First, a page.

July 13, 2023

When contractors work on a home (or any building), they have to deal with a wide range of challenges. If any of the work involves electrical devices and wiring, then they probably have to install or utilize electrical enclosures for the process.

The thing is, there are a lot of different enclosures in the world. How do contractors choose the best option? What goes through their minds when they shop around? While no one can speak for every contractor, you can think about electrical boxes in three ways, and when you do, the right option tends to select itself for each individual job.




When a contractor sources materials for a project, one of the first things they will consider is the building code. Building codes vary by location, but there are clear regulations, and they often dictate what an electrical box has to do, how it has to be designed, what materials are viable, and more. That has to be the starting point for the entire thought process.

From there, contractors will exercise discretion to get boxes that meet the needs of the job at hand. They’ll think about the size of the box, how it installs, whether or not it is adjustable, and exactly what is going to go into it.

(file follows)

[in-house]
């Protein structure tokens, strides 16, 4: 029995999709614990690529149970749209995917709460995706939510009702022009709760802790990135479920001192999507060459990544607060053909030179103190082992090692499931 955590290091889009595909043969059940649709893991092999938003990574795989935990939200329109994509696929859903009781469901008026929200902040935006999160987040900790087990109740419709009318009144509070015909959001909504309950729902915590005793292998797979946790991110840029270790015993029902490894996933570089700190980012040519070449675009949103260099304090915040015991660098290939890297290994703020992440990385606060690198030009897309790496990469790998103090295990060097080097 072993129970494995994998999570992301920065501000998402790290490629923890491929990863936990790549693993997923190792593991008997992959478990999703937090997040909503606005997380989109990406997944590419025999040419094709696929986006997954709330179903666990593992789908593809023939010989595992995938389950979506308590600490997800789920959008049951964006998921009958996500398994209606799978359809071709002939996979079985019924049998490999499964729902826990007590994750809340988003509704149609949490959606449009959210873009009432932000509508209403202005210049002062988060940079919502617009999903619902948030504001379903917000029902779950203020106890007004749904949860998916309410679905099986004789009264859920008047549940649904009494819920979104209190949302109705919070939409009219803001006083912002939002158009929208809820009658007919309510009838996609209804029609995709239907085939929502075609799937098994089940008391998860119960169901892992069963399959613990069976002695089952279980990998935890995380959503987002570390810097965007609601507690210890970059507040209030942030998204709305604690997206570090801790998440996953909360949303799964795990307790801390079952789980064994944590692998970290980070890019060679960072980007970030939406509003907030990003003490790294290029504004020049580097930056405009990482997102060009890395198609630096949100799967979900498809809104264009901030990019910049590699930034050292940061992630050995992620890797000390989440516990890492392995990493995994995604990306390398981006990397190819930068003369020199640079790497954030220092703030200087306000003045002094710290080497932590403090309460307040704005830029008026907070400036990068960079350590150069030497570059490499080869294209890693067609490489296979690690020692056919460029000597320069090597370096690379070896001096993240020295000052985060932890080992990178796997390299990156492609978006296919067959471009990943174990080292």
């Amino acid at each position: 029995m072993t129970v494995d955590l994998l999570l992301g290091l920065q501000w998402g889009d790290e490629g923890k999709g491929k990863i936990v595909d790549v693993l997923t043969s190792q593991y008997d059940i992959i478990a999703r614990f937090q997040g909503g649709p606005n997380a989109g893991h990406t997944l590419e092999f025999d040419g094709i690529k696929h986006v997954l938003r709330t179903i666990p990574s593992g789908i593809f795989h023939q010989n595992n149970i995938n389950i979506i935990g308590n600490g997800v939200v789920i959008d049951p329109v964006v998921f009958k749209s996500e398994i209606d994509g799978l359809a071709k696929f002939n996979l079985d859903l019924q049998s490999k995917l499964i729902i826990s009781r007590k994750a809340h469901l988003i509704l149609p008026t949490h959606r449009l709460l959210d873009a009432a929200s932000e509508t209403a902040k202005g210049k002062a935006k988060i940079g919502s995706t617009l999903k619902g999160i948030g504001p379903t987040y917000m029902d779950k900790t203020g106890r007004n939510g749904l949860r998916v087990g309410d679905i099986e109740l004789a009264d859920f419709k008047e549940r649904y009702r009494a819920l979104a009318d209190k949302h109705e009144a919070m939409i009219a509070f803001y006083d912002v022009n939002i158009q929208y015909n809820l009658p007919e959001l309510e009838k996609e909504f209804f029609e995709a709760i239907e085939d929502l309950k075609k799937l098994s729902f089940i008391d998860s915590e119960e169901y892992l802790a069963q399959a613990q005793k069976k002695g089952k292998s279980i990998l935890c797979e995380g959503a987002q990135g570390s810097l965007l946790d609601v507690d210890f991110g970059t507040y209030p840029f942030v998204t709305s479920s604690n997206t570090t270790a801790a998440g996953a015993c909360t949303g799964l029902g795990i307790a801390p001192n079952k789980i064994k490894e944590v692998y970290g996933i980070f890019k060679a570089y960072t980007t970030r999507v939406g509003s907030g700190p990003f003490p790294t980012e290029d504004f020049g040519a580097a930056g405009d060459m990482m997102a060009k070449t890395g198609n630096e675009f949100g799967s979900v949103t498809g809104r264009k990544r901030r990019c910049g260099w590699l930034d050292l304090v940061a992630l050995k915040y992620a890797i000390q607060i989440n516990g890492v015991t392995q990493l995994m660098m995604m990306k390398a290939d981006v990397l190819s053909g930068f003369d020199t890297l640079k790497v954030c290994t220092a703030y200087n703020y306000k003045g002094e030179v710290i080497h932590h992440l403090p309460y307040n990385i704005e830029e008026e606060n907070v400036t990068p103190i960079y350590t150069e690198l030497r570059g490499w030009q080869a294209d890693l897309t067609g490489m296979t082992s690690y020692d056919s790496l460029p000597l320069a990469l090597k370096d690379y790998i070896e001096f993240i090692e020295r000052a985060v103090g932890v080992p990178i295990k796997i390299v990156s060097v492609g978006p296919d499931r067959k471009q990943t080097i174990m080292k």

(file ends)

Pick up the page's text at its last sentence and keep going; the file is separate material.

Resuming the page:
As a quick example, the electrical box used to install a ceiling fan with a light fixture will be a different size and shape from the box used to install an outlet for major kitchen appliances. The applications are different, and as a result, the electrical enclosure for each application needs to be built accordingly.




Assuming there are competing options that meet the needs of the job, then the obvious next choice is to think about the cost. Bringing costs down is generally good on any project, so contractors want the most affordable options that are still effective.

In terms of electrical enclosures, that usually comes down to materials and thickness. Non-metal enclosures are almost always cheaper than their metal counterparts, and getting enclosures that are as thin as possible while still meeting specifications often brings down costs.




While everything above does matter, you can look up building codes and compare costs yourself. The one area where the experienced contractor is going to think differently from a new DIYer is in terms of adaptability.

Depending on how the box is designed, you can drill holes, shave corners, and do a whole bunch of things to modify and customize the box while you work with it. Contractors love boxes with this kind of adaptability so that they can get the job done right without having to return boxes and buy new ones. It saves time and money.

So, which enclosures are more adaptable? Polycarbonate usually wins that battle. Fiberglass enclosures have some levels of adaptability, but polycarbonate is the very easiest to modify. So, when possible, a good polycarbonate enclosure gives you a lot more freedom when it comes to installation.

These are the three leading concepts that contractors debate and consider when they need electrical boxes for a job. Plenty of other minor considerations might come into play, but if you get the right function for a competitive price, then you just want the most adaptable option. Everything else matters a lot less.